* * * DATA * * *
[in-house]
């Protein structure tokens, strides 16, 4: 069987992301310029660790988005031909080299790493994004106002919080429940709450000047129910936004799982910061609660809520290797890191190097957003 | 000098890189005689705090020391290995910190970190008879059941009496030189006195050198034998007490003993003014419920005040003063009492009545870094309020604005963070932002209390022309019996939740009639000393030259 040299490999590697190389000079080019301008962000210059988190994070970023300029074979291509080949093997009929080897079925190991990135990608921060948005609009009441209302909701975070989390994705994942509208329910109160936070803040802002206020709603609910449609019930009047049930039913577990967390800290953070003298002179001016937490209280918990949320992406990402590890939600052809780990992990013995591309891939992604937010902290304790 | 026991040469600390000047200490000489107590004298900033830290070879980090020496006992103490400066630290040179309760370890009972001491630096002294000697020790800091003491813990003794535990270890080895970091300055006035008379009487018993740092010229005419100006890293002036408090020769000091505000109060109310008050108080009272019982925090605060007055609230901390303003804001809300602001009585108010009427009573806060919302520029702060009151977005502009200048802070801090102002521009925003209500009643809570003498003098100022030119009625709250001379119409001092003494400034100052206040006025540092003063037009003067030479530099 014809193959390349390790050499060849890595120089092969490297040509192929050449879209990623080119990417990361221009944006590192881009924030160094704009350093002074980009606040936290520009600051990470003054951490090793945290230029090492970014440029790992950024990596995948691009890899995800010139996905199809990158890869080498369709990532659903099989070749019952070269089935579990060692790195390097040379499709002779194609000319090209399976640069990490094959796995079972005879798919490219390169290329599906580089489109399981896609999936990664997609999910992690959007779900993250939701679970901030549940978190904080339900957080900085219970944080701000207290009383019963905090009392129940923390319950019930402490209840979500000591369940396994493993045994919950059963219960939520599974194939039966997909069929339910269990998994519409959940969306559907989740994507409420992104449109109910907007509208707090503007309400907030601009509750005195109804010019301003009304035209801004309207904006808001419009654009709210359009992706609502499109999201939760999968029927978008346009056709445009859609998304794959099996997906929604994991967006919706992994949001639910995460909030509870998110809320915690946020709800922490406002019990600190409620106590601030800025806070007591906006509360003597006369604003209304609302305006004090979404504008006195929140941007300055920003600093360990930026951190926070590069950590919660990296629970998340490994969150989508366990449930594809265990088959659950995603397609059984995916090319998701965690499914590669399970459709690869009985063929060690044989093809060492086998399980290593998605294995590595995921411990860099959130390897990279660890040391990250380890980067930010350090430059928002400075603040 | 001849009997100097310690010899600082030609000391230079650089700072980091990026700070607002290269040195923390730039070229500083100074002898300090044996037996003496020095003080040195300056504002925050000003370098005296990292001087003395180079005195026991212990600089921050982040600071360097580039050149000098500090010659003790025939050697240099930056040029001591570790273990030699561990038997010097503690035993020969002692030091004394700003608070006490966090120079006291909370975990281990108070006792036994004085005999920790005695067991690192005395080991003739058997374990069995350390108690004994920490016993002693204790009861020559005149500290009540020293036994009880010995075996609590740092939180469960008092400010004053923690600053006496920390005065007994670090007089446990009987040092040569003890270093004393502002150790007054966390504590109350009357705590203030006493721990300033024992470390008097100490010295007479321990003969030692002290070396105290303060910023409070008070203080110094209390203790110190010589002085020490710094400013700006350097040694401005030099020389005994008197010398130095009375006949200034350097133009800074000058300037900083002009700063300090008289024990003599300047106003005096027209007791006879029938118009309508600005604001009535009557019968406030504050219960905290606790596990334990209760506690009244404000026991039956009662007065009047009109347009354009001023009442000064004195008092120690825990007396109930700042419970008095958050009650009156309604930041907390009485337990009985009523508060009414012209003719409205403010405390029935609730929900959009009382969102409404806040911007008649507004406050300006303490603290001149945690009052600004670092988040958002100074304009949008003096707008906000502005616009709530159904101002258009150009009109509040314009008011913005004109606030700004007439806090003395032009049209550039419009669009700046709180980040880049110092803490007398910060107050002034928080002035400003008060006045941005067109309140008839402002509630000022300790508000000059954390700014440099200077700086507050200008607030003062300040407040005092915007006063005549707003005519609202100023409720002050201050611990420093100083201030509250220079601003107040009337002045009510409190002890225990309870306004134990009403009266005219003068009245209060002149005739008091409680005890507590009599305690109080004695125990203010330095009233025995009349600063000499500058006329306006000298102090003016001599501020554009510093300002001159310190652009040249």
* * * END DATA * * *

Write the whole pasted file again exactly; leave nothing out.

[in-house]
């Protein structure tokens, strides 16, 4: 069987992301310029660790988005031909080299790493994004106002919080429940709450000047129910936004799982910061609660809520290797890191190097957003 | 000098890189005689705090020391290995910190970190008879059941009496030189006195050198034998007490003993003014419920005040003063009492009545870094309020604005963070932002209390022309019996939740009639000393030259 040299490999590697190389000079080019301008962000210059988190994070970023300029074979291509080949093997009929080897079925190991990135990608921060948005609009009441209302909701975070989390994705994942509208329910109160936070803040802002206020709603609910449609019930009047049930039913577990967390800290953070003298002179001016937490209280918990949320992406990402590890939600052809780990992990013995591309891939992604937010902290304790 | 026991040469600390000047200490000489107590004298900033830290070879980090020496006992103490400066630290040179309760370890009972001491630096002294000697020790800091003491813990003794535990270890080895970091300055006035008379009487018993740092010229005419100006890293002036408090020769000091505000109060109310008050108080009272019982925090605060007055609230901390303003804001809300602001009585108010009427009573806060919302520029702060009151977005502009200048802070801090102002521009925003209500009643809570003498003098100022030119009625709250001379119409001092003494400034100052206040006025540092003063037009003067030479530099 014809193959390349390790050499060849890595120089092969490297040509192929050449879209990623080119990417990361221009944006590192881009924030160094704009350093002074980009606040936290520009600051990470003054951490090793945290230029090492970014440029790992950024990596995948691009890899995800010139996905199809990158890869080498369709990532659903099989070749019952070269089935579990060692790195390097040379499709002779194609000319090209399976640069990490094959796995079972005879798919490219390169290329599906580089489109399981896609999936990664997609999910992690959007779900993250939701679970901030549940978190904080339900957080900085219970944080701000207290009383019963905090009392129940923390319950019930402490209840979500000591369940396994493993045994919950059963219960939520599974194939039966997909069929339910269990998994519409959940969306559907989740994507409420992104449109109910907007509208707090503007309400907030601009509750005195109804010019301003009304035209801004309207904006808001419009654009709210359009992706609502499109999201939760999968029927978008346009056709445009859609998304794959099996997906929604994991967006919706992994949001639910995460909030509870998110809320915690946020709800922490406002019990600190409620106590601030800025806070007591906006509360003597006369604003209304609302305006004090979404504008006195929140941007300055920003600093360990930026951190926070590069950590919660990296629970998340490994969150989508366990449930594809265990088959659950995603397609059984995916090319998701965690499914590669399970459709690869009985063929060690044989093809060492086998399980290593998605294995590595995921411990860099959130390897990279660890040391990250380890980067930010350090430059928002400075603040 | 001849009997100097310690010899600082030609000391230079650089700072980091990026700070607002290269040195923390730039070229500083100074002898300090044996037996003496020095003080040195300056504002925050000003370098005296990292001087003395180079005195026991212990600089921050982040600071360097580039050149000098500090010659003790025939050697240099930056040029001591570790273990030699561990038997010097503690035993020969002692030091004394700003608070006490966090120079006291909370975990281990108070006792036994004085005999920790005695067991690192005395080991003739058997374990069995350390108690004994920490016993002693204790009861020559005149500290009540020293036994009880010995075996609590740092939180469960008092400010004053923690600053006496920390005065007994670090007089446990009987040092040569003890270093004393502002150790007054966390504590109350009357705590203030006493721990300033024992470390008097100490010295007479321990003969030692002290070396105290303060910023409070008070203080110094209390203790110190010589002085020490710094400013700006350097040694401005030099020389005994008197010398130095009375006949200034350097133009800074000058300037900083002009700063300090008289024990003599300047106003005096027209007791006879029938118009309508600005604001009535009557019968406030504050219960905290606790596990334990209760506690009244404000026991039956009662007065009047009109347009354009001023009442000064004195008092120690825990007396109930700042419970008095958050009650009156309604930041907390009485337990009985009523508060009414012209003719409205403010405390029935609730929900959009009382969102409404806040911007008649507004406050300006303490603290001149945690009052600004670092988040958002100074304009949008003096707008906000502005616009709530159904101002258009150009009109509040314009008011913005004109606030700004007439806090003395032009049209550039419009669009700046709180980040880049110092803490007398910060107050002034928080002035400003008060006045941005067109309140008839402002509630000022300790508000000059954390700014440099200077700086507050200008607030003062300040407040005092915007006063005549707003005519609202100023409720002050201050611990420093100083201030509250220079601003107040009337002045009510409190002890225990309870306004134990009403009266005219003068009245209060002149005739008091409680005890507590009599305690109080004695125990203010330095009233025995009349600063000499500058006329306006000298102090003016001599501020554009510093300002001159310190652009040249």